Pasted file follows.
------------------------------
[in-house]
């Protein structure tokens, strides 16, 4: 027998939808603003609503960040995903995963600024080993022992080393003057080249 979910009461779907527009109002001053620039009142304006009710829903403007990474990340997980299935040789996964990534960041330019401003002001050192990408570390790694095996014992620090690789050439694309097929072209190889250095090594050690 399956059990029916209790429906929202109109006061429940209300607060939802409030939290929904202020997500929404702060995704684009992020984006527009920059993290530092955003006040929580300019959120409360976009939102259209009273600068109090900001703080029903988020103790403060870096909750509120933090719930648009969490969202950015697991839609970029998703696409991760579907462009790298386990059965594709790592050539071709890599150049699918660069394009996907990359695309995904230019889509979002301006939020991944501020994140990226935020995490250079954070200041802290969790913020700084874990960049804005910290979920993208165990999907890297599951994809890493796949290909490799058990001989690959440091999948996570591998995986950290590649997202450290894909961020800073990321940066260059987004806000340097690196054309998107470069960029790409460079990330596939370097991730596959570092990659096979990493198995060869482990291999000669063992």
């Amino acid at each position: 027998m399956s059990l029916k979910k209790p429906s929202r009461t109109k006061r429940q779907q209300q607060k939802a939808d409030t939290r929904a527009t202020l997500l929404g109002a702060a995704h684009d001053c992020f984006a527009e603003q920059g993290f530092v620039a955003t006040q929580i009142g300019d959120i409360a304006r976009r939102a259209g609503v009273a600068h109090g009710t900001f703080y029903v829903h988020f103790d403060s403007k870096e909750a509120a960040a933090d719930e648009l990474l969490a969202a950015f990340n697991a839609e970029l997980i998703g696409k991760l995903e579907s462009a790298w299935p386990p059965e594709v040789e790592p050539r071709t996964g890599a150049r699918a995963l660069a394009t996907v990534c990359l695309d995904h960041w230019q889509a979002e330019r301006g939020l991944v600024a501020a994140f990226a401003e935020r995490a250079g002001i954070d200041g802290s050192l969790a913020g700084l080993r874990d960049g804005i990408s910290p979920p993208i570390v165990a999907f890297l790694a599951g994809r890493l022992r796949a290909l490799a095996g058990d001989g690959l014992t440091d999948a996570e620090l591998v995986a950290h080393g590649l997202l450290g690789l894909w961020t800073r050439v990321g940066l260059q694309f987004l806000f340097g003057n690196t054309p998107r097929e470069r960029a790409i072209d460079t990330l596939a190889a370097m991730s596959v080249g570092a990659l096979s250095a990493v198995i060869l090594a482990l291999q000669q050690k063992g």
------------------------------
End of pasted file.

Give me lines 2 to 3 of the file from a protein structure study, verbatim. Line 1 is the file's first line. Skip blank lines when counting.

């Protein structure tokens, strides 16, 4: 027998939808603003609503960040995903995963600024080993022992080393003057080249 979910009461779907527009109002001053620039009142304006009710829903403007990474990340997980299935040789996964990534960041330019401003002001050192990408570390790694095996014992620090690789050439694309097929072209190889250095090594050690 399956059990029916209790429906929202109109006061429940209300607060939802409030939290929904202020997500929404702060995704684009992020984006527009920059993290530092955003006040929580300019959120409360976009939102259209009273600068109090900001703080029903988020103790403060870096909750509120933090719930648009969490969202950015697991839609970029998703696409991760579907462009790298386990059965594709790592050539071709890599150049699918660069394009996907990359695309995904230019889509979002301006939020991944501020994140990226935020995490250079954070200041802290969790913020700084874990960049804005910290979920993208165990999907890297599951994809890493796949290909490799058990001989690959440091999948996570591998995986950290590649997202450290894909961020800073990321940066260059987004806000340097690196054309998107470069960029790409460079990330596939370097991730596959570092990659096979990493198995060869482990291999000669063992």
């Amino acid at each position: 027998m399956s059990l029916k979910k209790p429906s929202r009461t109109k006061r429940q779907q209300q607060k939802a939808d409030t939290r929904a527009t202020l997500l929404g109002a702060a995704h684009d001053c992020f984006a527009e603003q920059g993290f530092v620039a955003t006040q929580i009142g300019d959120i409360a304006r976009r939102a259209g609503v009273a600068h109090g009710t900001f703080y029903v829903h988020f103790d403060s403007k870096e909750a509120a960040a933090d719930e648009l990474l969490a969202a950015f990340n697991a839609e970029l997980i998703g696409k991760l995903e579907s462009a790298w299935p386990p059965e594709v040789e790592p050539r071709t996964g890599a150049r699918a995963l660069a394009t996907v990534c990359l695309d995904h960041w230019q889509a979002e330019r301006g939020l991944v600024a501020a994140f990226a401003e935020r995490a250079g002001i954070d200041g802290s050192l969790a913020g700084l080993r874990d960049g804005i990408s910290p979920p993208i570390v165990a999907f890297l790694a599951g994809r890493l022992r796949a290909l490799a095996g058990d001989g690959l014992t440091d999948a996570e620090l591998v995986a950290h080393g590649l997202l450290g690789l894909w961020t800073r050439v990321g940066l260059q694309f987004l806000f340097g003057n690196t054309p998107r097929e470069r960029a790409i072209d460079t990330l596939a190889a370097m991730s596959v080249g570092a990659l096979s250095a990493v198995i060869l090594a482990l291999q000669q050690k063992g």